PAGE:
It is on this point that The Pacific War and Contingent Victory is at its strongest, as it presents Japanese strategy to the reader while simultaneously challenging the given historiography of the subject. Throughout the book, Myers questions the historians tied most closely to the inevitability thesis, includingH. P. Willmott (The Barrier and the Javelin, 2008) and former RAND employee Roberta Wolhstetter (Pearl Harbor: Warning and Decision, 1962). He claims that these works, among others, tend to paint Japanese victories during the war as US or Allied intelligence or military failures rather than Japanese feats. This critical analysis of the historiography of World War II in the Pacific sprinkled in throughout presentation of Japanese strategy is a testament to Myers's wonderful writing skills. Additionally, it is during its critical review of the historiography that The Pacific War and Contingent Victory reaches its high-water mark, as it allows the reader to grasp the challenge that Myers believes his argument is facing, while simultaneously driving home his point.

As strong as The Pacific War and Contingent Victory is in its writing, argument, and presentation, it does go on somewhat of a downward spiral in its latter half. Myers spends the second half of the book presenting the inefficiencies and hardships that the United States and its allies endured during the war. Whether it was overall strategy, economics, bureaucracy, or leadership, Myers contends that the Japanese did not figuratively wake a sleeping giant and ensure its own defeat when it decided to attack the United States, and that the United States and its allies faced many logistical struggles in preparing for and fighting the conflict. While the argument is compelling, it feels rushed and would have benefited from further development.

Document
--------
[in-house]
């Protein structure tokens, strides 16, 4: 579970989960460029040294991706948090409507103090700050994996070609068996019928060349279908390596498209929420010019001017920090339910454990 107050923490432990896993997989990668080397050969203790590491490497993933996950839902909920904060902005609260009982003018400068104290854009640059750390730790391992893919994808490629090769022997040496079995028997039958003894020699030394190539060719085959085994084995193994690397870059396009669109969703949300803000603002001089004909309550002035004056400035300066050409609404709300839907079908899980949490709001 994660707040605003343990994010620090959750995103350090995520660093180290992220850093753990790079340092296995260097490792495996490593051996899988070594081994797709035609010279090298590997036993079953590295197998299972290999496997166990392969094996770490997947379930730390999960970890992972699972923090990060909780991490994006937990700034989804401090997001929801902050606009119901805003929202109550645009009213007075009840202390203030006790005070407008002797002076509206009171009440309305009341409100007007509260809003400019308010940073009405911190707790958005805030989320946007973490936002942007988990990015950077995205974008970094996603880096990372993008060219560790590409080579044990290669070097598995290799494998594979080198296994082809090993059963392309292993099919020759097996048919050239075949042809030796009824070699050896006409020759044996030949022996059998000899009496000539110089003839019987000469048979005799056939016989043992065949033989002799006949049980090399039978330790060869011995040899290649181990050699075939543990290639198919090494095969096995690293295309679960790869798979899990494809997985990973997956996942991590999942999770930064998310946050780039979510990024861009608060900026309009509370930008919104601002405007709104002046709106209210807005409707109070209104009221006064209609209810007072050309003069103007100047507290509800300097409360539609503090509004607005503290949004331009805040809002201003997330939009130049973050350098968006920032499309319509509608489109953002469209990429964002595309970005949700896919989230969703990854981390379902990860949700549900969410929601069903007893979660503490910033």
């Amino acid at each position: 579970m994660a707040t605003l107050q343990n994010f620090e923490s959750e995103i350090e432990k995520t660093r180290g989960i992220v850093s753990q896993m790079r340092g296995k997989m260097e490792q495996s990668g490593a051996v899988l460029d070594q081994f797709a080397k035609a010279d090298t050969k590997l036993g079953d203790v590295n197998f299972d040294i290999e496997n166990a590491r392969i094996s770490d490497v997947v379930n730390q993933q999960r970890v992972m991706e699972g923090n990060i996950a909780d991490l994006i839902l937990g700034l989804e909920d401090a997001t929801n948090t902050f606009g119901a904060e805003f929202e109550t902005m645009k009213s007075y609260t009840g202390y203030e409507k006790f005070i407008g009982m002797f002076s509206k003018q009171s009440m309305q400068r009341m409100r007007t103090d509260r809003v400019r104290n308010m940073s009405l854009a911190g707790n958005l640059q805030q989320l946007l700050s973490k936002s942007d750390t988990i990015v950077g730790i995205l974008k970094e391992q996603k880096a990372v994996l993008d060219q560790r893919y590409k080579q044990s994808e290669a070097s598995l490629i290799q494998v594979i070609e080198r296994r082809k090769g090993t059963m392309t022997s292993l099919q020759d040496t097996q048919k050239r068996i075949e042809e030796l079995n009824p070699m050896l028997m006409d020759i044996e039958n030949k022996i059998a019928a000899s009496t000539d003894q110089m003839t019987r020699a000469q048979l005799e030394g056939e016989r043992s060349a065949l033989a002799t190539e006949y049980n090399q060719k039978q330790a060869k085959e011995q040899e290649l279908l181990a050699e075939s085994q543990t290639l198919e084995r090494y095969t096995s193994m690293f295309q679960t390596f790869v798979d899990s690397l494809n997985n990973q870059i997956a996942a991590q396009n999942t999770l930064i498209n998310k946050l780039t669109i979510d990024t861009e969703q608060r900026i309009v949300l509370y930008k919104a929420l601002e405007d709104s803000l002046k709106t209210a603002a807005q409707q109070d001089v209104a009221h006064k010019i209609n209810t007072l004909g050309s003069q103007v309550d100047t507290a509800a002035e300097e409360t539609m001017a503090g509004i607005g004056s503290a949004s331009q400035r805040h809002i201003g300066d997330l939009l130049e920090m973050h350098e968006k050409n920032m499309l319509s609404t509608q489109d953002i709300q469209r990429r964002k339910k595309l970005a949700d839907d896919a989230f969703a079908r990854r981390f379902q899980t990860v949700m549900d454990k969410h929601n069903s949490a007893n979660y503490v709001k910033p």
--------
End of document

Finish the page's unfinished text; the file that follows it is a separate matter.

Despite its hurried conclusion, The Pacific War and Contingent Victory is a well-researched, beautifully written, and very useful study. Myers proves his point that Japanese defeat was not inevitable in World War II. Challenging the accepted wisdom on the subject, he introduces a fascinating and careful thesis that forces a reexamination of World War II in the Pacific. The Pacific War and Contingent Victory is a must-read for anyone looking to broaden their own understanding of World War II in the Pacific, and just how fluid that theater of the conflict was as a whole.

Citation: Owen P. Flanagan. Review of Myers, Michael W., The Pacific War and Contingent Victory: Why Japanese Defeat Was Not Inevitable. H-War, H-Net Reviews. November, 2019. URL: http://www.h-net.org/reviews/showrev.php?id=54447

This work is licensed under a Creative Commons Attribution-Noncommercial-No Derivative Works 3.0 United States License.

I, too, have read this book and found that Myers believes history unfolds in a logical progression based on contingent actions taken by the participants. The book is a strange mixture of wishful thinking and ignorance of scholarship in the field, although Myers believes the latter is not a handicap since specialist scholars do not have the benefit of his logical training. However, serious historians have concluded Japanese strategy was flawed but do not consider their defeat inevitable. They have shown it was caused by a flawed strategy based on an exaggerated idea of their own capabilities and an underestimation of enemy capabilities.